Australia, NZ Evacuates Citizens From New Caledonia Amid Protests

Plans to evacuate citizens of New Caledonia, a country ravaged by conflict, have been revealed by the governments of Australia and New Zealand. French officials have given the go-ahead for two planes to whisk away visitors and residents from the French Pacific island, whose native populations have long fought for autonomy from France.

After the two governments began facilitating the evacuation of their citizens, the first aircraft arrived on Tuesday. Protests and political turmoil in the French territory have resulted in the evacuations after at least four fatalities, approximately 200 arrests, and many injuries.

In a press release, New Zealand Foreign Minister Winston Peters confirmed the first evacuation flight to New Zealand is about to take off. The consulate personnel in both Australia and New Zealand have compiled passenger lists and prioritized flying out those with the most essential needs.

It is estimated that there are around 290 New Zealanders in New Caledonia. After being locked up at a resort in Nouméa for more than a week, Australian tourists Maxwell Winchester and Tiffany were “ecstatic” about the idea of returning home. According to the French High Commission in New Caledonia, French gendarmes are now cleaning debris, including broken automobiles, off the 60km (37 miles) road between Nouméa and La Tontouta airport after having “neutralized” 76 barricades.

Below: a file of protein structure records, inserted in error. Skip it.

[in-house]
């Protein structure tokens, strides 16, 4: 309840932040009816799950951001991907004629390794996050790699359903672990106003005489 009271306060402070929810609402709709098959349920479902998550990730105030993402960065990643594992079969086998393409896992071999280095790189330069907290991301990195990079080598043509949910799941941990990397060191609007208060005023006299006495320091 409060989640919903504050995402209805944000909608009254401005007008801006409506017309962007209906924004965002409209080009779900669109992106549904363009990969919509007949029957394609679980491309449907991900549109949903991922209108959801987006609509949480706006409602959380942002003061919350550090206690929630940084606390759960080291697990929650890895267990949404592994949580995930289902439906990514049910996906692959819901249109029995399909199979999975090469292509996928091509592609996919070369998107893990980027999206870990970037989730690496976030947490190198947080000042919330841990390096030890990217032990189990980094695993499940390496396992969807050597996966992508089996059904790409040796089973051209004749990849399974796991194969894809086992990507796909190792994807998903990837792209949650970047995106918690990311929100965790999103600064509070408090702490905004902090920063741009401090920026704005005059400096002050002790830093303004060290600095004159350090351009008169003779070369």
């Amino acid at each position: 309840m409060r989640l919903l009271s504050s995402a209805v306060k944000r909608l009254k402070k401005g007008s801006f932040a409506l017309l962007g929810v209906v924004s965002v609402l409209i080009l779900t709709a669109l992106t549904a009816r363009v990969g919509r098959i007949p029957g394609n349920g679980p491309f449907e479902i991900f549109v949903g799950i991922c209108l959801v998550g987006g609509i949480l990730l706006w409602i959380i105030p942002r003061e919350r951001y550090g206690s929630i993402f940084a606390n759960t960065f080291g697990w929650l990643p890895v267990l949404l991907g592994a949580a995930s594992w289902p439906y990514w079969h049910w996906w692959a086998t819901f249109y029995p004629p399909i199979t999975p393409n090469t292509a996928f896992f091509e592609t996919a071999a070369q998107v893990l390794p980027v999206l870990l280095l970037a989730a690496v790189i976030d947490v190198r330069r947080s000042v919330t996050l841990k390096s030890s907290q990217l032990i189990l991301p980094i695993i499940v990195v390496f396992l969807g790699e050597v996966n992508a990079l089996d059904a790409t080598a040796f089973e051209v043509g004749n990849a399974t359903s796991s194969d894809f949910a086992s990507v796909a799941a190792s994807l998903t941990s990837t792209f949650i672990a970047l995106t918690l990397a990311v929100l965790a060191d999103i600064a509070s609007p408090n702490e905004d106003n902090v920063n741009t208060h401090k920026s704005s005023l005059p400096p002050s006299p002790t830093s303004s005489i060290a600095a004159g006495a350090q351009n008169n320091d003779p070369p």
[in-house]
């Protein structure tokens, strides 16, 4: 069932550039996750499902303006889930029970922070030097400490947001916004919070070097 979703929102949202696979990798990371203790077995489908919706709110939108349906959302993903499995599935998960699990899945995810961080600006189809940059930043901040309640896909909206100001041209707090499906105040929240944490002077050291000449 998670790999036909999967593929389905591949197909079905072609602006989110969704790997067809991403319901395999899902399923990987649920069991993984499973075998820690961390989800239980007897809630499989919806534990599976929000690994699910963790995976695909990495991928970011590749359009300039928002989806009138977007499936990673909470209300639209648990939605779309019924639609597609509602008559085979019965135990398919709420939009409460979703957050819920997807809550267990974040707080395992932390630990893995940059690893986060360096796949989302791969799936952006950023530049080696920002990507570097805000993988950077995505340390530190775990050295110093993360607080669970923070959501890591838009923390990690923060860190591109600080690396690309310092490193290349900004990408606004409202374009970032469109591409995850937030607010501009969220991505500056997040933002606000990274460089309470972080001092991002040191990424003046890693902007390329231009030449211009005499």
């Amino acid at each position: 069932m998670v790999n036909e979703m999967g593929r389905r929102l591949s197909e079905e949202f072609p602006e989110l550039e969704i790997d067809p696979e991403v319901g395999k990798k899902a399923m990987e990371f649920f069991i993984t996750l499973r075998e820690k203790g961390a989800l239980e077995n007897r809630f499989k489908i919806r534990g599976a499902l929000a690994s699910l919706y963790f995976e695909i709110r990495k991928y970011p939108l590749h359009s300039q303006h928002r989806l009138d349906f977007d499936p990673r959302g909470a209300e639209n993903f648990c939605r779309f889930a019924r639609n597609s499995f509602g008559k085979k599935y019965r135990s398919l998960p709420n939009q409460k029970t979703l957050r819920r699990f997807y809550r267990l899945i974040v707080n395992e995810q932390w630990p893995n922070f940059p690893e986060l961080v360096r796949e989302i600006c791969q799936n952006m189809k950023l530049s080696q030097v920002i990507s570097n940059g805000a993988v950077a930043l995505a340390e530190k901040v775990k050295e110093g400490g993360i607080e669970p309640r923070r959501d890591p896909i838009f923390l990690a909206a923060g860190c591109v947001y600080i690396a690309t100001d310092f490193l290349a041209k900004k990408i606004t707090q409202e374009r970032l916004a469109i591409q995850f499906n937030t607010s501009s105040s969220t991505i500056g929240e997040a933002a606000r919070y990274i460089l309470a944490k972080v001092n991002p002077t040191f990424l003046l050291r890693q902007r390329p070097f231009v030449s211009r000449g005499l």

The Australian government has issued travel advice advising citizens from attempting to reach the airport independently, stating that the route “is not yet considered safe.” The airport will be reevaluated on Thursday in order to determine when it will be possible to open it to commercial flights again. A rough estimate puts the number of individuals waiting to depart or enter New Caledonia at 3,200. A further 600 reinforcements will be arriving “in the coming hours” to bolster security in the region, which has already seen 1,050 more police transported in by French plane.

French President Emmanuel Macron issued a warning that the French military would have to stay in New Caledonia “for some time.” Viro Xulue, a member of a social aid organization for the Kanak population, told Reuters that it was like being back in the 1980s again. He said the French government is ill-equipped to manage the local populace. More than 2,000 soldiers are sent to control, but it doesn’t work.

Since the middle of the 1800s, France has had control over New Caledonia.